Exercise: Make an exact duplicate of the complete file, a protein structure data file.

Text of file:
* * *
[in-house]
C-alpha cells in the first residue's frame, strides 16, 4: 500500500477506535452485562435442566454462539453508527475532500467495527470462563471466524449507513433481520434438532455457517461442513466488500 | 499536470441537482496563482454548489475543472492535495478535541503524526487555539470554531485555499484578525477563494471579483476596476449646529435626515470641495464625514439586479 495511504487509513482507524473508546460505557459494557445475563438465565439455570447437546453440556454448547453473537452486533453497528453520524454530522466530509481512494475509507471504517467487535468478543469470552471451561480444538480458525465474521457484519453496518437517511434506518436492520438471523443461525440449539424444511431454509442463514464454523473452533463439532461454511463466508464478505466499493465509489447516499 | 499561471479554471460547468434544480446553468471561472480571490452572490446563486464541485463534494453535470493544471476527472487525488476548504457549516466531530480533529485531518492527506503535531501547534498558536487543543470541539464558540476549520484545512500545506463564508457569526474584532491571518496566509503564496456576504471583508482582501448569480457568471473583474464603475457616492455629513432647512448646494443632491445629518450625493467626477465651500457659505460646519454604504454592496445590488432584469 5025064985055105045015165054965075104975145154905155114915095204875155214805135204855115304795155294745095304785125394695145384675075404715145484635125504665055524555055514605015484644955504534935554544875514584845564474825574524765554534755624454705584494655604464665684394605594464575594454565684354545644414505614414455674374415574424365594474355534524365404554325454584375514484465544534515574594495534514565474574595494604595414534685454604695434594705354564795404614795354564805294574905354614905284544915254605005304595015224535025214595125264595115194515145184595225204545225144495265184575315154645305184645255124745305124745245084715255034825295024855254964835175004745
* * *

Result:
[in-house]
C-alpha cells in the first residue's frame, strides 16, 4: 500500500477506535452485562435442566454462539453508527475532500467495527470462563471466524449507513433481520434438532455457517461442513466488500 | 499536470441537482496563482454548489475543472492535495478535541503524526487555539470554531485555499484578525477563494471579483476596476449646529435626515470641495464625514439586479 495511504487509513482507524473508546460505557459494557445475563438465565439455570447437546453440556454448547453473537452486533453497528453520524454530522466530509481512494475509507471504517467487535468478543469470552471451561480444538480458525465474521457484519453496518437517511434506518436492520438471523443461525440449539424444511431454509442463514464454523473452533463439532461454511463466508464478505466499493465509489447516499 | 499561471479554471460547468434544480446553468471561472480571490452572490446563486464541485463534494453535470493544471476527472487525488476548504457549516466531530480533529485531518492527506503535531501547534498558536487543543470541539464558540476549520484545512500545506463564508457569526474584532491571518496566509503564496456576504471583508482582501448569480457568471473583474464603475457616492455629513432647512448646494443632491445629518450625493467626477465651500457659505460646519454604504454592496445590488432584469 5025064985055105045015165054965075104975145154905155114915095204875155214805135204855115304795155294745095304785125394695145384675075404715145484635125504665055524555055514605015484644955504534935554544875514584845564474825574524765554534755624454705584494655604464665684394605594464575594454565684354545644414505614414455674374415574424365594474355534524365404554325454584375514484465544534515574594495534514565474574595494604595414534685454604695434594705354564795404614795354564805294574905354614905284544915254605005304595015224535025214595125264595115194515145184595225204545225144495265184575315154645305184645255124745305124745245084715255034825295024855254964835175004745